Results of Two Experiments Comparing Capitalism and Socialism Detailed in the Journal of American Physicians and Surgeons

TUCSON, Ariz., March 22, 2017 (GLOBE NEWSWIRE) -- In the age of “evidence-based medicine,” why not use the scientific method to compare economic systems, suggests David Legates in the spring issue of the Journal of American Physicians and Surgeons.

The experiment of destroying a country by war; dividing it into two parts similar in culture, population, climate, and geography; and then rebuilding one part under a capitalist and one part under a socialist system has already been done—twice, Legates writes. He looks at the results in East and West Germany, and North and South Korea.

At the time of the unexpected reunification in 1989 after 45 years, productivity in East Germany was 70 percent of that in the West. Life expectancy was about 3 years shorter, and the price of luxury items and most staples was much higher in the East, Legates reports.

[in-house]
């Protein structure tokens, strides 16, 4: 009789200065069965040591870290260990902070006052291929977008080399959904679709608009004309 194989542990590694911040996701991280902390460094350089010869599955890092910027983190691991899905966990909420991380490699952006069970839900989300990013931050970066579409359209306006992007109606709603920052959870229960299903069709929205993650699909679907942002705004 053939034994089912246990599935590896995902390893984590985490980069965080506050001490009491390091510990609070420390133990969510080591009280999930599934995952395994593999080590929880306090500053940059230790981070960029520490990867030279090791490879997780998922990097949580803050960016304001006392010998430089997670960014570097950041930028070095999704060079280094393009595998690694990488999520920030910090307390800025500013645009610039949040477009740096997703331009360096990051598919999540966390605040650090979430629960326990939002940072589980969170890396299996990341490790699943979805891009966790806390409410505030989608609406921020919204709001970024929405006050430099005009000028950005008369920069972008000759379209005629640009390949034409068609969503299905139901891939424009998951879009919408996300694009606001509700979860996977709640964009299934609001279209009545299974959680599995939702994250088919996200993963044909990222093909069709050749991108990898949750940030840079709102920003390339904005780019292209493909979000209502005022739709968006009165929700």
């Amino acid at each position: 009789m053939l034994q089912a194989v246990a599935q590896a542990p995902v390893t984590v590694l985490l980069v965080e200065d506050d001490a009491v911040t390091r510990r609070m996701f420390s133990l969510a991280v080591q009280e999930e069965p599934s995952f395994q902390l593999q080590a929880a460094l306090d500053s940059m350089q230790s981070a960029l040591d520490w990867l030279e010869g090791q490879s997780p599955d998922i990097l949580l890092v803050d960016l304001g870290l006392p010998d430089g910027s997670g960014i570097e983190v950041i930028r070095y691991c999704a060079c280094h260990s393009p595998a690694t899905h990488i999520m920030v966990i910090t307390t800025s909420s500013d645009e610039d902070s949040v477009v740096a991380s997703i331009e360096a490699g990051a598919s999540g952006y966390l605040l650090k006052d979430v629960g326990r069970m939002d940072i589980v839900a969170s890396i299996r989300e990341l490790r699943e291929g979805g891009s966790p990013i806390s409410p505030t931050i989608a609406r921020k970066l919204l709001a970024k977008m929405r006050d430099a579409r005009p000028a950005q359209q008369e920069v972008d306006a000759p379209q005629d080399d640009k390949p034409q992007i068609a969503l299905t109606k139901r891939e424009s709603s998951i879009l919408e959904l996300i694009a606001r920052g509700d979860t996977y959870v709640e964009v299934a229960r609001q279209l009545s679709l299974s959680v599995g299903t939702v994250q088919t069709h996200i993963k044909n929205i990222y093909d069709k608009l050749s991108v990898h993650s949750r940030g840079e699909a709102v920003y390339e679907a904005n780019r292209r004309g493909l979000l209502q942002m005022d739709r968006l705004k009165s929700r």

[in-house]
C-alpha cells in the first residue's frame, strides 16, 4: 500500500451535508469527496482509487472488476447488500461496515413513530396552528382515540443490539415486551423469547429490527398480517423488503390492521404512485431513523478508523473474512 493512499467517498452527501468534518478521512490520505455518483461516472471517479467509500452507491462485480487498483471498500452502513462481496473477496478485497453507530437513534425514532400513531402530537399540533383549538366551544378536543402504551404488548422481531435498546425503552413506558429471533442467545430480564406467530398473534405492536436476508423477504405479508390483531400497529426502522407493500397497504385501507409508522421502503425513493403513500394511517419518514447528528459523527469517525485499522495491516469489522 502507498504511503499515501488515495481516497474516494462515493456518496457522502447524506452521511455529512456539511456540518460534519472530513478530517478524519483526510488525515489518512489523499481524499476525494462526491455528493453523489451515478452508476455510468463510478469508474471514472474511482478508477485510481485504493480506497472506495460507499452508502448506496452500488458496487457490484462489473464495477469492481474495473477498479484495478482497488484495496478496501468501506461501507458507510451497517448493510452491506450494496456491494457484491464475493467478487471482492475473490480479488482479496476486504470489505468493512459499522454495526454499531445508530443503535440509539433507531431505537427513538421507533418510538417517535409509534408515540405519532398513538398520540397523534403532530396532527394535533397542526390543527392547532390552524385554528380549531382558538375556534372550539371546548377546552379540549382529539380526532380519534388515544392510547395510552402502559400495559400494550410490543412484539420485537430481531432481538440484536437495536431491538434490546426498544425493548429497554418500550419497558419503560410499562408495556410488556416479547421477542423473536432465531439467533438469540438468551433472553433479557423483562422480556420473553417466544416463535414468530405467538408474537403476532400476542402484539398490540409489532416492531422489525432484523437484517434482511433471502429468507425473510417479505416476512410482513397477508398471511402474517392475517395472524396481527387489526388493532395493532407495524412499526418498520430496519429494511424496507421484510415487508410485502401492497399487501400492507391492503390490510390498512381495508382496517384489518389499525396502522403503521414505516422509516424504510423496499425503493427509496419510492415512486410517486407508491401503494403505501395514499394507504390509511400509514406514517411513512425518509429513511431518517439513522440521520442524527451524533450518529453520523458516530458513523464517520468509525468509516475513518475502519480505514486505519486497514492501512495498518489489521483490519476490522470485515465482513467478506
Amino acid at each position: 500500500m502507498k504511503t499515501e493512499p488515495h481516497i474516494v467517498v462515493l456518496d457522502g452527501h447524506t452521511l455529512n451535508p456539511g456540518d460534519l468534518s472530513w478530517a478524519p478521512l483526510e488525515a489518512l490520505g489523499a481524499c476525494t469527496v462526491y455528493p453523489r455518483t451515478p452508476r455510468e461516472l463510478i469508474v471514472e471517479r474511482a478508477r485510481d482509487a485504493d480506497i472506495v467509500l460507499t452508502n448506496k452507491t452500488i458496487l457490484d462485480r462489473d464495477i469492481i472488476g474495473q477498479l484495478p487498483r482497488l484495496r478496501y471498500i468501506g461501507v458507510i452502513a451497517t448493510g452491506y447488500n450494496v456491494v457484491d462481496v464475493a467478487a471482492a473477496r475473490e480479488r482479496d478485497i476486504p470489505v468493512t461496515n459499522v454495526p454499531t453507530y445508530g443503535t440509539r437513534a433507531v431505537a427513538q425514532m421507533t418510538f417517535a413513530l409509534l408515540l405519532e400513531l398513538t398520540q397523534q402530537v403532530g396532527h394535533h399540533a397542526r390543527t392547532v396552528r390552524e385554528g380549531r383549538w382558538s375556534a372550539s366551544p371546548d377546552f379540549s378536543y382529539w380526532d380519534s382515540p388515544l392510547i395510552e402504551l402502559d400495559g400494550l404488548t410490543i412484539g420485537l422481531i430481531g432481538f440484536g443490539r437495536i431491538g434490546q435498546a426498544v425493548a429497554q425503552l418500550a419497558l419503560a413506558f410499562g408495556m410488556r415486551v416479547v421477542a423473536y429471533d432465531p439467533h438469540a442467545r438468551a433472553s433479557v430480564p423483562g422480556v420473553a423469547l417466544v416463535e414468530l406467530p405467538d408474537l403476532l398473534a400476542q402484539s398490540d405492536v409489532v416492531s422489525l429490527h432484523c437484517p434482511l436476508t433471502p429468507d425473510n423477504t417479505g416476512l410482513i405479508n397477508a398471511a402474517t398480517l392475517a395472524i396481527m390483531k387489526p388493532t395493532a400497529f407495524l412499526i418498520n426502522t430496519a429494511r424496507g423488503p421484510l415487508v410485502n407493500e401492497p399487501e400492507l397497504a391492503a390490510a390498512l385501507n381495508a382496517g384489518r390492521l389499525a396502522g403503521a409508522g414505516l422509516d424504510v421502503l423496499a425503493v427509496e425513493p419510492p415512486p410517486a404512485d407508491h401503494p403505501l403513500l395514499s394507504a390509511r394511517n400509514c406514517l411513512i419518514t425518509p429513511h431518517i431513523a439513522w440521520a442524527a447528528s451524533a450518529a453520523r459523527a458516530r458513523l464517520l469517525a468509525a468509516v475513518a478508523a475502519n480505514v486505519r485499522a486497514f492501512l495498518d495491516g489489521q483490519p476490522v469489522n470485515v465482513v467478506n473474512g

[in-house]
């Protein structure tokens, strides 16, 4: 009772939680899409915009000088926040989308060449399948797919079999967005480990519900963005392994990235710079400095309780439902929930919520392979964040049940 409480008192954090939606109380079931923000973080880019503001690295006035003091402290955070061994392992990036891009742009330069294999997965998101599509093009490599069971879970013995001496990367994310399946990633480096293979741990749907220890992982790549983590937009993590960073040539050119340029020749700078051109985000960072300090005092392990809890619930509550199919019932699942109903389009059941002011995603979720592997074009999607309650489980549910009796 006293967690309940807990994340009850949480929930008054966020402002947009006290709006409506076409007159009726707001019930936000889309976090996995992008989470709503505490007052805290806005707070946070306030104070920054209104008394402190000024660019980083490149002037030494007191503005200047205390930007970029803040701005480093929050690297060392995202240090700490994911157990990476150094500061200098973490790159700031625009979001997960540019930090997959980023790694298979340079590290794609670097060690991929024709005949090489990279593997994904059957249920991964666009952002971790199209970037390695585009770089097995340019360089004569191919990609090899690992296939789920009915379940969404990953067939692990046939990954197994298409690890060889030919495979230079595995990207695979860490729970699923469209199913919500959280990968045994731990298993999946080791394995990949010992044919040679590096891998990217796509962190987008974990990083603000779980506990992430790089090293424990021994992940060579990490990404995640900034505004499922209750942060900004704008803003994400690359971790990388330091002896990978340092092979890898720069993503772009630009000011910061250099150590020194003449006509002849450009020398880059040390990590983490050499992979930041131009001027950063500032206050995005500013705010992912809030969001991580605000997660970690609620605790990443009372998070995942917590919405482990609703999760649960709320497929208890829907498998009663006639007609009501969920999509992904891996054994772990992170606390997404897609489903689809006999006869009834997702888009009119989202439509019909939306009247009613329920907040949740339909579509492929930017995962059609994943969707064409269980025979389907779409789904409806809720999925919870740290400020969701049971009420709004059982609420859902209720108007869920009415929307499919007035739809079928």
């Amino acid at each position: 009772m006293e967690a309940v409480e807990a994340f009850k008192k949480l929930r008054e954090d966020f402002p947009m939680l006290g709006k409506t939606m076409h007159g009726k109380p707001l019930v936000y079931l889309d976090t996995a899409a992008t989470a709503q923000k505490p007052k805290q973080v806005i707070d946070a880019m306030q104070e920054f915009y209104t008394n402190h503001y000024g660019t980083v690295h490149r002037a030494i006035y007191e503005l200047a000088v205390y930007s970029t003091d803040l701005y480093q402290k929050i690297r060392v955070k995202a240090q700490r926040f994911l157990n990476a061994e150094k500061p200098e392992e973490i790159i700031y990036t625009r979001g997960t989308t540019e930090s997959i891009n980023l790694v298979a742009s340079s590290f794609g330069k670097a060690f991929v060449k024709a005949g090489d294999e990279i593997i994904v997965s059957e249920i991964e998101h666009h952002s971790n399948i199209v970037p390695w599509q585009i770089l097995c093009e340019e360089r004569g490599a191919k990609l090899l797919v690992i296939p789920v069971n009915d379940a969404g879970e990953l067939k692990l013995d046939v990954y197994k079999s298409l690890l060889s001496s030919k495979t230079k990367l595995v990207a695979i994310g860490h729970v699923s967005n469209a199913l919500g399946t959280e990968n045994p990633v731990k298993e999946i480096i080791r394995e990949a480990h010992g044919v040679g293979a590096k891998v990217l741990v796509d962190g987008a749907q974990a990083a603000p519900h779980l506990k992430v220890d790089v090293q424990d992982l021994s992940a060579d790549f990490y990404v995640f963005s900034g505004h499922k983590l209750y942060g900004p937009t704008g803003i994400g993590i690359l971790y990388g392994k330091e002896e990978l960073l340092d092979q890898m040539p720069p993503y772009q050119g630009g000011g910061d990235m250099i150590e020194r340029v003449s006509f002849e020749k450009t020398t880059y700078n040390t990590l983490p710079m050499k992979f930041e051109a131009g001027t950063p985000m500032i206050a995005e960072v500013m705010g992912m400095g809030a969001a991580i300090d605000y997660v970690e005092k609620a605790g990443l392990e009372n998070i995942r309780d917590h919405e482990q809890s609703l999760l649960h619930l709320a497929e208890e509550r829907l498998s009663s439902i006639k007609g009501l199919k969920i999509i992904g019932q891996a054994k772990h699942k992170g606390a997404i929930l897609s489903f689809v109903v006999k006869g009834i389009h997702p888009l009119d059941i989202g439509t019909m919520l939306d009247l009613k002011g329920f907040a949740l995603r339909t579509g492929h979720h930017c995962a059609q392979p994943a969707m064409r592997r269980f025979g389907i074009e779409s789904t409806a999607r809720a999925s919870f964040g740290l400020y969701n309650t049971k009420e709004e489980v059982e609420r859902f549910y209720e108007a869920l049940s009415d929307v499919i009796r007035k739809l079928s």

The Korean experiment has been in progress for more than 60 years. The North is mired in abject poverty, while the South thrives as one of the world’s major G-20 economies. Life expectancy is 10 years shorter in the North, Legates notes.

Medical ethics are vastly different in the capitalist and socialist sides, reflecting the roles of the individual versus the state, Legates explains, using examples of the care of the aging, unconsented drug treatment of East German and North Korean athletes, and possibly secret pharmaceutical research on unknowing subjects in East Germany.

Among the most profound differences is the environmental degradation in the socialist systems, Legates states, “In 1990, Greenpeace labeled Bitterfeld, East Germany, as ‘the dirtiest place in the most polluted country in the world.’”

“The key ingredient that separated West from East Germany and still separates South from North Korea is freedom,” Legates concludes.

The Journal of American Physicians and Surgeons is published by the Association of American Physicians and Surgeons (AAPS), a national organization representing physicians in all specialties since 1943.


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